This report discussed an unusual case of a 23 year old woman with a painful bipartite medial cuneiform, (BMC) and severe arthritic and cystic changes at the partition with no history of trauma. MRI taken confirmed a large cyst with subchondral erosions at the dorsal and plantar segments with significant bone marrow edema. Definitive treatment consisted of arthrodesis on the dorsal and plantar segments using one lag screw, demineralized bone matrix grafting, and a bone stimulator.
The publication of the Global Vascular Guidelines in 2019 provide evidence-based, best practice recommendations on the diagnosis and treatment of chronic limb-threatening ischemia (CLTI). Certainly, the multidisciplinary team, and more specifically one with collaborating podiatrists and vascular specialists, has been shown to be highly effective at improving the outcomes of limbs at risk for amputation. This article uses the Guidelines to answer key questions for podiatrists who are caring for the patient with CLTI.
The incidence of human immunodeficiency virus (HIV) infection in the US has increased over the past decade. This increase has effected concern regarding the risks of HIV infection within the podiatric medical practice. Implementation of an effective infection control program for blood-borne pathogens within the podiatric medical practice can minimize such risks.
The author presents the perspective that the nation's health care initiatives demand that greater attention be given to primary care providers. Inasmuch as the credibility of the podiatric medical profession must function in a health care environment dominated by allopathic and osteopathic physicians, the podiatric primary care initiative must be pursued within the guidelines and definitions for primary care that are present in all of mainstream medicine. The author argues that primary care podiatric medicine must establish itself as a specialty that stands as an equal along side of the other recognized specialties in podiatric medicine. Also, in keeping with the essential educational needs for specialty training, the development of residencies in primary podiatric medicine is crucial to assuring a credible area of special practice.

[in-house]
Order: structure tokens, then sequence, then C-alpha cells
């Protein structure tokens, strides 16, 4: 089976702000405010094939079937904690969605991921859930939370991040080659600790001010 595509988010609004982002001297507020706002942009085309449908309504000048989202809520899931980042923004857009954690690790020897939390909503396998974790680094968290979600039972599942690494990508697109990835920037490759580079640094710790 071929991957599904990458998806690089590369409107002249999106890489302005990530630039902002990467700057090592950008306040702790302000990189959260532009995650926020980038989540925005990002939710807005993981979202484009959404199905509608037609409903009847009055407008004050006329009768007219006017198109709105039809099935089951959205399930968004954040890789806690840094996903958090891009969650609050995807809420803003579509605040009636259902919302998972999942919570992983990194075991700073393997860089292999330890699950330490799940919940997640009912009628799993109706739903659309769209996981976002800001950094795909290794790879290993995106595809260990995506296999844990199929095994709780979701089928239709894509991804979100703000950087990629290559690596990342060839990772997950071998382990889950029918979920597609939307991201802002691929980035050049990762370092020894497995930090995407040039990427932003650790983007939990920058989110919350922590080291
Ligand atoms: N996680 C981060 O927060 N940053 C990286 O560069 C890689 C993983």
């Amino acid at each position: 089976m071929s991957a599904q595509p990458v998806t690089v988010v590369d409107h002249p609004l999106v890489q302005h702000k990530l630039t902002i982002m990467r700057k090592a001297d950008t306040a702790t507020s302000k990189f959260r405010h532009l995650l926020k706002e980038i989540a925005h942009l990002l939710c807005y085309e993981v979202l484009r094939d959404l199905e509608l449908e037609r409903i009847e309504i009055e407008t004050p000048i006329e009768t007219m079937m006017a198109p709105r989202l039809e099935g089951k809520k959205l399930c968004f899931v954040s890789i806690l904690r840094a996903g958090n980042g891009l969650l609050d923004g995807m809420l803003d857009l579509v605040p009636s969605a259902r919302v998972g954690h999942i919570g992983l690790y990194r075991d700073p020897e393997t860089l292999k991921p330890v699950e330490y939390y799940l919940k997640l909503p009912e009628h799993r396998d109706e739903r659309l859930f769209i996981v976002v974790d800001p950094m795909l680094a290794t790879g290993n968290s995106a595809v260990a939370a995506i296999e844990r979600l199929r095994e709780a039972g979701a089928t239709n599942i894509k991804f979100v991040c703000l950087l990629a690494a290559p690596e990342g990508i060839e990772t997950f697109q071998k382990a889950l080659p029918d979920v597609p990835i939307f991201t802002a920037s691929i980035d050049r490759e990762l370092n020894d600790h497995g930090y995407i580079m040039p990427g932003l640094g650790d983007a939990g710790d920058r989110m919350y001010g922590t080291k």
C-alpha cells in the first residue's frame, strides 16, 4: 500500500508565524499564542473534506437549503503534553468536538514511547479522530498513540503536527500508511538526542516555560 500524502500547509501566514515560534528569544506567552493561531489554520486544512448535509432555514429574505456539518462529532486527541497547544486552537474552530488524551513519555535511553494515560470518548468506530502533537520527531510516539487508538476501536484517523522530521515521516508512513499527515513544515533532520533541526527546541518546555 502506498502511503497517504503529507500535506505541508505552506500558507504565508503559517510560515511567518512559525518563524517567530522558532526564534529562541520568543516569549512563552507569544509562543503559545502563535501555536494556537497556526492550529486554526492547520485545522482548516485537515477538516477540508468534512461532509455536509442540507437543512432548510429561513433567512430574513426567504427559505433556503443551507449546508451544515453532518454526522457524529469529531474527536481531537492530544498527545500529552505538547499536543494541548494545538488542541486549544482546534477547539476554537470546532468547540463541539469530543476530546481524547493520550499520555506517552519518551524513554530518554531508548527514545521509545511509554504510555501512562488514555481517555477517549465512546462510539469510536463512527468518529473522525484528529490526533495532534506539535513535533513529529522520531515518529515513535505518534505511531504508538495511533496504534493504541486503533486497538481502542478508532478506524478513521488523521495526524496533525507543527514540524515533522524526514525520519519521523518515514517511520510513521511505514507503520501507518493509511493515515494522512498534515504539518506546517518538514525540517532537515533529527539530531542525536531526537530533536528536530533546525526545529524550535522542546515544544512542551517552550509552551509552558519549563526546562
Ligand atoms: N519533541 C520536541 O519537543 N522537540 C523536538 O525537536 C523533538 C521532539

Spinal stenosis, involving pressure on either the central spinal cord or nerve root exiting the spinal canal, can cause a variety of symptoms in the lower extremities. A classic symptom is that of neurogenic claudication, involving leg pain and weakness brought on by walking. The pain is relieved by sitting or lying down, not by standing and resting as would be seen in arterial insufficiency-induced claudication. Other symptoms of spinal stenosis can involve paresthesia, weakness or cramping in one or both extremities, rest pain, or burning pain, and are commonly misdiagnosed as peripheral neuropathy, especially in patients with diabetes. Symptoms are often chronic, frequently missed, or misdiagnosed in the medical community, and may cause severe disability or reduction in the quality of life. Spinal stenosis is in some patients the unidentified cause of failure of treatment of foot and leg pain. Podiatric physicians, who focus on the patient's lower extremities, are in a unique position to be able to identify spinal stenosis and facilitate appropriate treatment. The authors provide current information regarding symptoms of spinal stenosis, a guide to diagnosis including the anatomical etiologies, and a basic understanding of treatment.
Podiatric physicians play an important role in the field of public health. In 1975, the Podiatric Health Section of the American Public Health Association (APHA) formulated an official statement of the roles and responsibilities of podiatrists in the public health field. Entitled Functions and Educational Qualifications of Podiatrists in Public Health, the document was published in the September 1975 issue of the American Journal of Public Health. For more than 2 decades, it remained the primary document defining and delineating the activities of the specialist in podiatric public health. Recently, it was recognized that in this time of rapid change in health-care delivery, a revision of this important statement was needed. A mini-grant from the APHA in 1996-1997 supported the formation of a special commission to update the formal position of the APHA and its Podiatric Health Section with respect to podiatric public health and to provide direction for the future. This article is a shortened version of the report issued by the special commission of the APHA.